Saturday, July 31, 2010


Summertime, and the livin’ is sleazy. At least during the day, and at least in New York City. This past month I’ve felt like a fish bein’ fried, pale and bloated and soggy-groggy, running from a smarmy sun. The Boomtown Rats’ “Someone’s Looking at You” comes to my mind…You know most killing is committed at 90 degrees, when it’s too hot to breathe and it’s too hot to think…

The kind of heat and intensity that drives cats like Oscar to steal underwear, day in, day out. And what for? He won’t wear it.

But when the sun sets, like a nasty drunk passing out, it’s a-whole-nother story. One Friday in early July, I found a new/true appreciation for the citified summer evening. I was walking home from yoga after a 100-degree day, and at one point I felt everyone else on the street start to collectively slink, right in rhythm with the night that wasn’t quite falling but shimmering its way to the pavement. A dusty-dusk dance done by everyone from the Chinese delivery guy on his bike, its silver bell glimmering like an urban firefly, to the curvy lady in front of Radio Shack in her red satin dress, looking down at her own boobs and feeling happy.

It makes me think of one summer night in East Hampton, the summer after we graduated from high school. And honestly, I’d totally forgotten this until some magic word or feeling loosened my memory last night. Highly unlike me, someone who still remembers my friends’ phone numbers from third grade. Anyway, we were at the bay, which is quite different from the ocean—bathtub vs. Jacuzzi, holding hands vs. up-against-the-wall, big and deep but still knowable and safe—and it was getting dark. I’m not sure how we got there, who all was there or who invited us, but I wound up kissing this boy, lying on the sand and then again in hip bone-high, just-us-in-night-black water, everything all sparkly-dark. I knew who he was but had never spoken to him before that night and never spoke to him after that, the only witness to our sole interaction being the moon.

I realize now, wow, that was a really nice time. A poem. Thank you. I should have put out but honestly had no idea what I was doing. And I salute our tongues and fingertips, whispery stars and bathtub waves, sexy stoner boys with longish hair and girls who feel the pull of the moon.

A song you have to listen to all the way through to get to the last line if you don’t already know what it is
The Beach Boys, I’d Love Just Once to See You

Here's Brian doing it live in 2008:

Upfront and out there
The Strangeloves, Nighttime

The English Beat, The End of the Party
It takes a while to get started, fast forward if you need. Pull back your cover I can love you for all time/But do it now, you know there's never a next time. Killer!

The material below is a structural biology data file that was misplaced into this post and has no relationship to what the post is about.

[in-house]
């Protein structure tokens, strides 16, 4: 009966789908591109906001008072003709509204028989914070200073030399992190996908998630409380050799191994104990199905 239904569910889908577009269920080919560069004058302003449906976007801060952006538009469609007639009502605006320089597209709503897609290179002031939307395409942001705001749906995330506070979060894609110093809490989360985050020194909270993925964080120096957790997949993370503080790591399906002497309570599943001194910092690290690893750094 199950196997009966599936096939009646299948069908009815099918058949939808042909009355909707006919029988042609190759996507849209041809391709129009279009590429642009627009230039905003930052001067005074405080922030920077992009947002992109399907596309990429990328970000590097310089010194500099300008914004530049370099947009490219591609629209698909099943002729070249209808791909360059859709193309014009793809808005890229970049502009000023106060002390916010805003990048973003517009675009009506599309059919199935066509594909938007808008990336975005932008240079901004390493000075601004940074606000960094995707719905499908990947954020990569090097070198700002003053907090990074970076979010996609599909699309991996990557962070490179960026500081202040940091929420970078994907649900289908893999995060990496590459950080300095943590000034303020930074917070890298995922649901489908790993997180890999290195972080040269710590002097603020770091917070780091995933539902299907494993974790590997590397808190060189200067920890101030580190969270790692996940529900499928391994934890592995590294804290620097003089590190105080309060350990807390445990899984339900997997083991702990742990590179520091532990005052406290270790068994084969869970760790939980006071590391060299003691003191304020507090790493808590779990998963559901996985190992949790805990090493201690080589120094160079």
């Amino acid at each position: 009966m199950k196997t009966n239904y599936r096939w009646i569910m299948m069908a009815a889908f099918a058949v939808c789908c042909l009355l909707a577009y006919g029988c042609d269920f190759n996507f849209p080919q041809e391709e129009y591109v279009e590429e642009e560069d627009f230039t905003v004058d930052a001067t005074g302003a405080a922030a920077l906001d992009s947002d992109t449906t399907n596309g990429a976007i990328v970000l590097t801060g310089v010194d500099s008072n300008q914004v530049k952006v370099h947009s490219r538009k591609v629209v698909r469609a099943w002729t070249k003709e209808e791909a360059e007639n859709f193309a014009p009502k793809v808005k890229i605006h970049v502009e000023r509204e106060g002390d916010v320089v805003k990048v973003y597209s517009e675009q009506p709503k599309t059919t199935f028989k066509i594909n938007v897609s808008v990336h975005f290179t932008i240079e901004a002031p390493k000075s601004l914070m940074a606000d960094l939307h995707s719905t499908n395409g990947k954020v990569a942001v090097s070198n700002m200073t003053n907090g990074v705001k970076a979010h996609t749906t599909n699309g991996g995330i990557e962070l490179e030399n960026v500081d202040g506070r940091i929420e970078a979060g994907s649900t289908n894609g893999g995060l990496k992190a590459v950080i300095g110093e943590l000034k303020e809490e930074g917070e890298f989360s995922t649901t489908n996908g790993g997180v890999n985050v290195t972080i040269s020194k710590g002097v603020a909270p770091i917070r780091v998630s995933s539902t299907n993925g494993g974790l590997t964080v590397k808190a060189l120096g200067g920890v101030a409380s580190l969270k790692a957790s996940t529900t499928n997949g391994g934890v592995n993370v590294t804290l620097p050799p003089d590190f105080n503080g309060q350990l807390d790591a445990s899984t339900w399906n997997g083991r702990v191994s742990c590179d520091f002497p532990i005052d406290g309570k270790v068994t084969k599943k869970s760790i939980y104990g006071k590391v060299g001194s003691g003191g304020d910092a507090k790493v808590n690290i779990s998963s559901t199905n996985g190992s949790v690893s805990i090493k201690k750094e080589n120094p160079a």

Friday, July 23, 2010

Spirit Dance Unfolding: For Loma P. & The Neetch Cat

Last night I dreamed about Loma P. and the Neetch Cat. You’ve met Loma P. before , but I don’t think I’ve told you about Neetch. Named after Friedrich Nietzsche, he was a classic cow-colored cat who used to pee in the toilet and steal corn on the cob straight from the pot. He was a protector cat, and I sure needed it—I was pretty stupid at the time, testing my Dionysian waters and giving my phone numbers to cab drivers and the guy from the bagel store who called me “Smiley,” just because they asked.

So in my dream, I was in my room at college, and I had both cats with me. I had two big catteries for them. Loma P.’s was across the room from Neetch’s, and there were live trees growing inside and the cats would swing from the branches and do flips like monkeys. But one day, Neetch went over to Loma P.’s cattery, undid the latch and opened the door (you don’t need opposable thumbs in dreams), and lead Loma P. over to his pad so they could both be together.

Flip back to Brooklyn, circa early 1990s: In real life, everyone in our small brownstone was about to be evicted in a month because the guy we were giving the rent to was just pretending to be the landlord, and the city was going to seize the building. I found a new place and brought Neetch with me, planning to sneak in Loma P. (there must have been a one-cat limit) several weeks later. In the meantime, she'd be with my roommate in the old apartment.

When I went back to our old apartment to get her, I found out that Loma P. had been living in a vacant lot next to the building, which pains me to this day. Where did she sleep at night? She was a Cancer, a nesting kitty who’d stay in the house even though the backdoor was always open in our garden apartment.

Maybe someday I’ll be able to write more.